The wood will probably be mesquite if you’re smoking in south or west Texas. Hickory is prevalent in the northern part of the state, and post oak is stealing some market share, but mesquite is still holding firm. Why are we talking about Texas? Nothing quite exemplifies Texas barbecue as much as beef. Sure, there’s turkey and sausage, but beef brisket and ribs overshadow those by degrees of magnitude. So, beef and mesquite just go hand in hand. Mesquite burns hot and makes a distinguished, intense smoke that sets the bark in a way few other kinds of wood can. Flavor-wise, it is fierce and earthy and requires a judicious hand to keep the smoke in check, but those same qualities make it pair especially well with beef and other red meats.

Best for Turkey

Lumber Jack 100% Cherry Grilling Pellets

Lumber Jack 100% Cherry Grilling Pellets


Not all poultry is created equal. Turkey is bigger in size and flavor than chicken and needs reciprocal treatment. That’s not to say that you can’t use the same wood for both, but a little sweet cherry wood smoke on a turkey highlights the meat in a more refined way than many other woods. Its slightly sweet, earthy flavor brings a little more to the party than, say, the heady smoke of pecan. Cherry doesn’t generate as much heat as other hardwoods, so it will require a larger quantity of pellets by comparison if you want to do any high-heat cooking with it.

Best for Lamb

CookinPellets Premium 100% Hickory Pellets

CookinPellets Premium 100% Hickory Pellets


Lamb is a beautiful protein, but there is no denying its fat’s pungent quality when it renders. This is a case where force could be met with force and result in satisfying results. You all know the flavor of hickory from bacon, if nowhere else. It’s a thick flavor that can be bullying but can play nice when paired and applied correctly. Because of lamb’s potency, the strength of hickory’s flavors can’t overwhelm it, and you can adjust the level of smoke flavor to your liking without fear of losing the star of the show.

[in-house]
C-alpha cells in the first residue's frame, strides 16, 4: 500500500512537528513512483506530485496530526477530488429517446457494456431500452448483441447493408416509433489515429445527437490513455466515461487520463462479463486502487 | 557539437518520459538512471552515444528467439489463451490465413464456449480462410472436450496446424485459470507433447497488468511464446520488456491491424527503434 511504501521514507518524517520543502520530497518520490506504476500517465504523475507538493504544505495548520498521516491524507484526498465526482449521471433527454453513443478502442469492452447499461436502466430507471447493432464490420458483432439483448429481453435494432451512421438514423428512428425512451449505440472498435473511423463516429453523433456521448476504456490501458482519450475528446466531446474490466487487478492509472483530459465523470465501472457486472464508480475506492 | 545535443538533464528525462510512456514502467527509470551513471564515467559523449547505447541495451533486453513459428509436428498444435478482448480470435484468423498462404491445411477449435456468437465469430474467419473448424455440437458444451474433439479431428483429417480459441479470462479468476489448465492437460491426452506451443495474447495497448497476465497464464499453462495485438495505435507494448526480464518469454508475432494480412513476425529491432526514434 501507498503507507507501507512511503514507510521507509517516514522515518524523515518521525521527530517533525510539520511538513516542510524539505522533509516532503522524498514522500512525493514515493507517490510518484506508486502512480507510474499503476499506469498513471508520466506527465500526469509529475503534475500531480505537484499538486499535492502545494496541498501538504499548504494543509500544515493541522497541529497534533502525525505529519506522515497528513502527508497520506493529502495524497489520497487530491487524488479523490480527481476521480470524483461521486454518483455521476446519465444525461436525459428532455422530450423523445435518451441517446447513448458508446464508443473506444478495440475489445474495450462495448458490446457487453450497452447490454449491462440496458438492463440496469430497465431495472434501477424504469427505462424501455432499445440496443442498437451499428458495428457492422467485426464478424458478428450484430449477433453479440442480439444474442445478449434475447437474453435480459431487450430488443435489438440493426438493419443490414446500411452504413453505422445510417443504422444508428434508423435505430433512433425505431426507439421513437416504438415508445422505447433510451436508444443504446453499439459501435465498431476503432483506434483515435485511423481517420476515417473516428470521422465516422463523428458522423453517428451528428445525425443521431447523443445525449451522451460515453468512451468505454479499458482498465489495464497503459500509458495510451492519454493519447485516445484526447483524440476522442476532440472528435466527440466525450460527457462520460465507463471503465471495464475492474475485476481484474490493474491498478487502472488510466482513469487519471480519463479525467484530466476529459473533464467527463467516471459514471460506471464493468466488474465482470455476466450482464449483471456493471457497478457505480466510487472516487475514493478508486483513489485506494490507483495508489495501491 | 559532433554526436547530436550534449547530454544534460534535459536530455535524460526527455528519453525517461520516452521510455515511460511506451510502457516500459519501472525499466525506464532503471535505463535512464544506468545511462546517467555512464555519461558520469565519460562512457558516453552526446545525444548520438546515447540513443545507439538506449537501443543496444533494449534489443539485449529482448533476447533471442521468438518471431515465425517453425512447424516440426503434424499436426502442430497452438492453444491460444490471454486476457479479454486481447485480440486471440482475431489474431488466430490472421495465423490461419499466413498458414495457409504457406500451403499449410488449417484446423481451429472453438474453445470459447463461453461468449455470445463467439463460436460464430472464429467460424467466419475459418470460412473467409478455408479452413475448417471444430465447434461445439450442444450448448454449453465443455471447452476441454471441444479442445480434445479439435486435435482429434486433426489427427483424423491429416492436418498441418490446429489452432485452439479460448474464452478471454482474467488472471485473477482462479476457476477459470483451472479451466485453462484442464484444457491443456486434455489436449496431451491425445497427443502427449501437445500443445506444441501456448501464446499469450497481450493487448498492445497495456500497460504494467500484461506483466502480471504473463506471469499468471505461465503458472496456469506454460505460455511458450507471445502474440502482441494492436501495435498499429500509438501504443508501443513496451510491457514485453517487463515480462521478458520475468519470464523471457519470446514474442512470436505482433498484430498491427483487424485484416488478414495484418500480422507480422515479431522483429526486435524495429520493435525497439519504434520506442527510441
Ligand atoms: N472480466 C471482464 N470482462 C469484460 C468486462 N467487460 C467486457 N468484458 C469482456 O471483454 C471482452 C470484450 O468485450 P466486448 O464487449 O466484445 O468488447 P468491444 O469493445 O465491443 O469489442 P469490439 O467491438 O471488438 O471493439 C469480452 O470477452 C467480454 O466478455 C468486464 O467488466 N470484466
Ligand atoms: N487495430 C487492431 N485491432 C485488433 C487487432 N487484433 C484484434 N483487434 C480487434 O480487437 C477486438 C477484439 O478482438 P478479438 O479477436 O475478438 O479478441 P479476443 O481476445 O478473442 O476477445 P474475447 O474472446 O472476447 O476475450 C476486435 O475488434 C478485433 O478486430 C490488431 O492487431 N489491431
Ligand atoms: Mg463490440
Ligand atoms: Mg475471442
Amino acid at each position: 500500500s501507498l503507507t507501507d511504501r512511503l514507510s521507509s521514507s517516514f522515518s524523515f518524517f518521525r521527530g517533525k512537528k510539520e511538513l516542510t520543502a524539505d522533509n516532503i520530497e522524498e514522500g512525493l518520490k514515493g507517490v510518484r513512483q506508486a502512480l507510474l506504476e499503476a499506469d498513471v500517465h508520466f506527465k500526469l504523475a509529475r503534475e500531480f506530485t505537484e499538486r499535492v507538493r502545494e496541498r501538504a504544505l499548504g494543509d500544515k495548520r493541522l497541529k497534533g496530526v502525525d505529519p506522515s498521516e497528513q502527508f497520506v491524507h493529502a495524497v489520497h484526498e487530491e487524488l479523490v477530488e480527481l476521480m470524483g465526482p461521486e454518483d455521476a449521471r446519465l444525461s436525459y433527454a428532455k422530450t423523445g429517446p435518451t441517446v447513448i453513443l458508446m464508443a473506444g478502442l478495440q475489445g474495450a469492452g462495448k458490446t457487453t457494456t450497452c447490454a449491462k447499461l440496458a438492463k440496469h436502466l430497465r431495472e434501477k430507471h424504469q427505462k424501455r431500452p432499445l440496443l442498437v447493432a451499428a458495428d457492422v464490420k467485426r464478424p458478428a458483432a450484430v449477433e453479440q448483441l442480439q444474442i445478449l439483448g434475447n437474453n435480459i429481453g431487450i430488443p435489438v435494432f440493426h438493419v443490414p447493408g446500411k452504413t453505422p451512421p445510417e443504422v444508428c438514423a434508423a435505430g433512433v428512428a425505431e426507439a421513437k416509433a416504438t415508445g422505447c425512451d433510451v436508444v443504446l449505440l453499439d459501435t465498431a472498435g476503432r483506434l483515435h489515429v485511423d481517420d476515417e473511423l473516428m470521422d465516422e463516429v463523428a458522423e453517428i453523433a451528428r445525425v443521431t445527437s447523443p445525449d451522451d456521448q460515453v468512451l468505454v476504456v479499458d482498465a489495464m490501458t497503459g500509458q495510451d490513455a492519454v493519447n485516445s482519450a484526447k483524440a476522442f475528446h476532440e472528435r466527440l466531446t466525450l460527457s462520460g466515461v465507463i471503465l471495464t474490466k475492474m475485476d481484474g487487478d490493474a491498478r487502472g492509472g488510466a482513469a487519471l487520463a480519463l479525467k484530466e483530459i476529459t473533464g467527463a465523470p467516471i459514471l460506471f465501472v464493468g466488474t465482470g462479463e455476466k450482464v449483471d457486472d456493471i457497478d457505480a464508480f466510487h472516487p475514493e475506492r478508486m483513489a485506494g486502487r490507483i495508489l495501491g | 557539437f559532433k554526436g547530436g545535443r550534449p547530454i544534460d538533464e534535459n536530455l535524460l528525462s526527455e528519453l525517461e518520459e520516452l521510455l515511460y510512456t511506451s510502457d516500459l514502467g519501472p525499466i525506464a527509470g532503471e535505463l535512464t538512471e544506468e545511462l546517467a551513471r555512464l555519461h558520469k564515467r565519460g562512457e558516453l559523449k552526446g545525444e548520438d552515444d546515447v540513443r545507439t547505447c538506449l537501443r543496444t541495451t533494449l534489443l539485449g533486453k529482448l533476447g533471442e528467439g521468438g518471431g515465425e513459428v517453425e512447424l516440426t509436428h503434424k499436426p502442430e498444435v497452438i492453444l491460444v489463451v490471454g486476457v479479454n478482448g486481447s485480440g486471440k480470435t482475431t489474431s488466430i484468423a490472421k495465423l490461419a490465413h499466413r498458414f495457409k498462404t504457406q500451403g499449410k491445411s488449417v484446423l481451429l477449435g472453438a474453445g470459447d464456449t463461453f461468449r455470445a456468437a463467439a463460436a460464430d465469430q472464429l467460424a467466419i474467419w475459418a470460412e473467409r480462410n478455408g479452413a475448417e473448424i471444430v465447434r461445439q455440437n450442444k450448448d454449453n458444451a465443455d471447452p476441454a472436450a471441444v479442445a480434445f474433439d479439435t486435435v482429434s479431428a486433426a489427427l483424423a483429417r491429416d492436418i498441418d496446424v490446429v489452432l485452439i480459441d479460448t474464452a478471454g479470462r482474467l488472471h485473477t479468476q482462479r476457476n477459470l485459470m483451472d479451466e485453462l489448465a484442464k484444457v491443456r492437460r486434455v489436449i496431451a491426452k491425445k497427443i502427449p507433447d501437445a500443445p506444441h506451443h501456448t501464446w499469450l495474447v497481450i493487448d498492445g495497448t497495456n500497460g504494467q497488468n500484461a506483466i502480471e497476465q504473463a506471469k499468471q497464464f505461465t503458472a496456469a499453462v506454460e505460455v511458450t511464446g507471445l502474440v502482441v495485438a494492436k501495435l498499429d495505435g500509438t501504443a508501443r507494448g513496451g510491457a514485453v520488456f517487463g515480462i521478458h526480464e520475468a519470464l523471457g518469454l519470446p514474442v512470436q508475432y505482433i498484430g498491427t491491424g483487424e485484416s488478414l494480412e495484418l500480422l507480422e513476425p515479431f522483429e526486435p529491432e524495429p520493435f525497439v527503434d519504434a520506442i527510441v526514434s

Best for Salmon

Bear Mountain Oak Wood Pellets

bear mountain oak bbq wood pellets


Alder is the default smoking wood for salmon in the Pacific Northwest. In techniques appropriated from Indigenous people of the area, salmon was salt-cured, then slow-smoked for a couple of weeks to preserve the fish for leaner times. Alder wood is plentiful in the region, and the slightly sweet, subtle smoke it produces lends flavor that balances well with the clean, fattiness of wild salmon.

Hot smoking salmon is more common in the present day, and a piece of salmon can go from refrigerator to grill to plate in an hour or so. Alder provides consistent heat, is fast burning but not overly hot, and because it is fast-growing and plentiful, it is not as expensive as fruit woods. Alder is a fine wood for many other delicate foods that need a more subdued smoke flavor, such as other fish, seafood, poultry, or vegetables.

Best for Seafood

BBQ’rs Delight Orange Wood Pellets

BBQ'rs Delight Orange Wood Pellets


In my part of the country, the barbecue culture is seafood. Smoking fish is a discipline unto itself, and the historical wood of choice was the now-federally-protected mangrove tree. Obviously, we can’t condone or promote that use, so the latter-day preferred wood is citrus, preferably orange. Orange brings spicy sweetness to the fish or seafood, with an unmistakable scent when burning. It’s also quite expensive compared to hardwoods, so we recommend blending it with a low-terpene, less expensive wood, like oak. You can purchase pure orange pellets or a pre-blended oak/orange mix from BBQr’s Delight.

Best for Veggies

Memphis Grills Maple Natural Hardwood Pellets

Memphis Grills Maple Natural Hardwood Pellets
BBQ Direct.

With a range of flavors, textures, and moisture content to consider, pegging a wood that will work for all veggies is a bit challenging. “Fruit woods are good for carrots, but horrible for cabbage. Fruit woods are often too mellow for vegetables,” says Reilly. “You can put your late-harvest tomatoes under mesquite and make a great barbecue sauce, but that doesn’t work with more delicate vegetables,” says Bolus. Maple is strong enough to stand up to bolder flavors but subtle enough for lighter vegetables, cheeses, fruits, or seafood. Its flavor is mild and subtly sweet; we find that it brings a balance of smoke to sweet to the table that can work across a spectrum of flavors and textures.